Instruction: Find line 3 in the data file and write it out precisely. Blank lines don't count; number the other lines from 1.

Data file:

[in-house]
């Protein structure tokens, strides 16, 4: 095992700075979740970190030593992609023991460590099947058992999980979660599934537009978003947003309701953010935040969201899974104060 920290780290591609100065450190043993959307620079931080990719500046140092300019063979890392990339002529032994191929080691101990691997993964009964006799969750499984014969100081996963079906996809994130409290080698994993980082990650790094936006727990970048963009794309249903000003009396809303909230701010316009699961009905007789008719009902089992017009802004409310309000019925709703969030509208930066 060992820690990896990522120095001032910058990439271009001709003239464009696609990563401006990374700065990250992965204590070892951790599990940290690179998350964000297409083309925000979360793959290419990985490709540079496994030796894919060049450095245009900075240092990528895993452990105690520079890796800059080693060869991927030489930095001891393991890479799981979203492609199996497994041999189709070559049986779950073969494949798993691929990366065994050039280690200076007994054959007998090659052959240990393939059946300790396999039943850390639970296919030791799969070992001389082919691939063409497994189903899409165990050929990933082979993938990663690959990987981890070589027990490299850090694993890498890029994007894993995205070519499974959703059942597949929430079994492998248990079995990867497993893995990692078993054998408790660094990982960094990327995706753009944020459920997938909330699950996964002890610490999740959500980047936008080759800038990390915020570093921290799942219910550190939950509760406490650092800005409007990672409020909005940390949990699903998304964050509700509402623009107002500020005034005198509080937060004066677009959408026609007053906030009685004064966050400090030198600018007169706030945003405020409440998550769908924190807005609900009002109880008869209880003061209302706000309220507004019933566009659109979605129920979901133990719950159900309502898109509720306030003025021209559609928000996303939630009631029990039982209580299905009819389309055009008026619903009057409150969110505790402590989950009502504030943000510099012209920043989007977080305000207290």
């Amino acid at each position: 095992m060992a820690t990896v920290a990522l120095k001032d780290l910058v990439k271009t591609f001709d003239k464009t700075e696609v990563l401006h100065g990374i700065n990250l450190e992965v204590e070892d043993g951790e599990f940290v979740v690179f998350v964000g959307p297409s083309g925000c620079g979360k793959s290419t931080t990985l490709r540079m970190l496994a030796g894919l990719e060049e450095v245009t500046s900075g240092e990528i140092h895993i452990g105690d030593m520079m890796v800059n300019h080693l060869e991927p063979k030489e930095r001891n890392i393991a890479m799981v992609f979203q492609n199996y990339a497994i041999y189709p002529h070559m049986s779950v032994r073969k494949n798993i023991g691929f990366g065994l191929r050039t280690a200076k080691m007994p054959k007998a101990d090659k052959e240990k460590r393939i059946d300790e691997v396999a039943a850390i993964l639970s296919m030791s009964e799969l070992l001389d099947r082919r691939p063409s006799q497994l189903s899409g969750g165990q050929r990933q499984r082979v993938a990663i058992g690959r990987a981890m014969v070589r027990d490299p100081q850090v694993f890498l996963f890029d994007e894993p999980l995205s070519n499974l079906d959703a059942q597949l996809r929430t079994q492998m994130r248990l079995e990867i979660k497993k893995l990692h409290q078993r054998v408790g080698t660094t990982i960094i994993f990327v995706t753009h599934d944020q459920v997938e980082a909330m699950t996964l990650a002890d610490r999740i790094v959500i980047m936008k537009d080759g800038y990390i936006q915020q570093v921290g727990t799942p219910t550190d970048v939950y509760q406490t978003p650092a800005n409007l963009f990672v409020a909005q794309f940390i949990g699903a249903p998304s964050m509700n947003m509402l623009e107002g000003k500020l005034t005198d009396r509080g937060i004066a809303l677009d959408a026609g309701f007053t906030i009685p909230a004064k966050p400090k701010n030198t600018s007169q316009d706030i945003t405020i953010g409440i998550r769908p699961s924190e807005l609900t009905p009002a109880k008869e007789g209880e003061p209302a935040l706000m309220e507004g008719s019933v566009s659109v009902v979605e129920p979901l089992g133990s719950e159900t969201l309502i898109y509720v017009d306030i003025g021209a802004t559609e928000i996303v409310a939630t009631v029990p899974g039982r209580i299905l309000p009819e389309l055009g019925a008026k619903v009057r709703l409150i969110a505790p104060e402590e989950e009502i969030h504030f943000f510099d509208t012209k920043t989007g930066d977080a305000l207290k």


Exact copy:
């Amino acid at each position: 095992m060992a820690t990896v920290a990522l120095k001032d780290l910058v990439k271009t591609f001709d003239k464009t700075e696609v990563l401006h100065g990374i700065n990250l450190e992965v204590e070892d043993g951790e599990f940290v979740v690179f998350v964000g959307p297409s083309g925000c620079g979360k793959s290419t931080t990985l490709r540079m970190l496994a030796g894919l990719e060049e450095v245009t500046s900075g240092e990528i140092h895993i452990g105690d030593m520079m890796v800059n300019h080693l060869e991927p063979k030489e930095r001891n890392i393991a890479m799981v992609f979203q492609n199996y990339a497994i041999y189709p002529h070559m049986s779950v032994r073969k494949n798993i023991g691929f990366g065994l191929r050039t280690a200076k080691m007994p054959k007998a101990d090659k052959e240990k460590r393939i059946d300790e691997v396999a039943a850390i993964l639970s296919m030791s009964e799969l070992l001389d099947r082919r691939p063409s006799q497994l189903s899409g969750g165990q050929r990933q499984r082979v993938a990663i058992g690959r990987a981890m014969v070589r027990d490299p100081q850090v694993f890498l996963f890029d994007e894993p999980l995205s070519n499974l079906d959703a059942q597949l996809r929430t079994q492998m994130r248990l079995e990867i979660k497993k893995l990692h409290q078993r054998v408790g080698t660094t990982i960094i994993f990327v995706t753009h599934d944020q459920v997938e980082a909330m699950t996964l990650a002890d610490r999740i790094v959500i980047m936008k537009d080759g800038y990390i936006q915020q570093v921290g727990t799942p219910t550190d970048v939950y509760q406490t978003p650092a800005n409007l963009f990672v409020a909005q794309f940390i949990g699903a249903p998304s964050m509700n947003m509402l623009e107002g000003k500020l005034t005198d009396r509080g937060i004066a809303l677009d959408a026609g309701f007053t906030i009685p909230a004064k966050p400090k701010n030198t600018s007169q316009d706030i945003t405020i953010g409440i998550r769908p699961s924190e807005l609900t009905p009002a109880k008869e007789g209880e003061p209302a935040l706000m309220e507004g008719s019933v566009s659109v009902v979605e129920p979901l089992g133990s719950e159900t969201l309502i898109y509720v017009d306030i003025g021209a802004t559609e928000i996303v409310a939630t009631v029990p899974g039982r209580i299905l309000p009819e389309l055009g019925a008026k619903v009057r709703l409150i969110a505790p104060e402590e989950e009502i969030h504030f943000f510099d509208t012209k920043t989007g930066d977080a305000l207290k």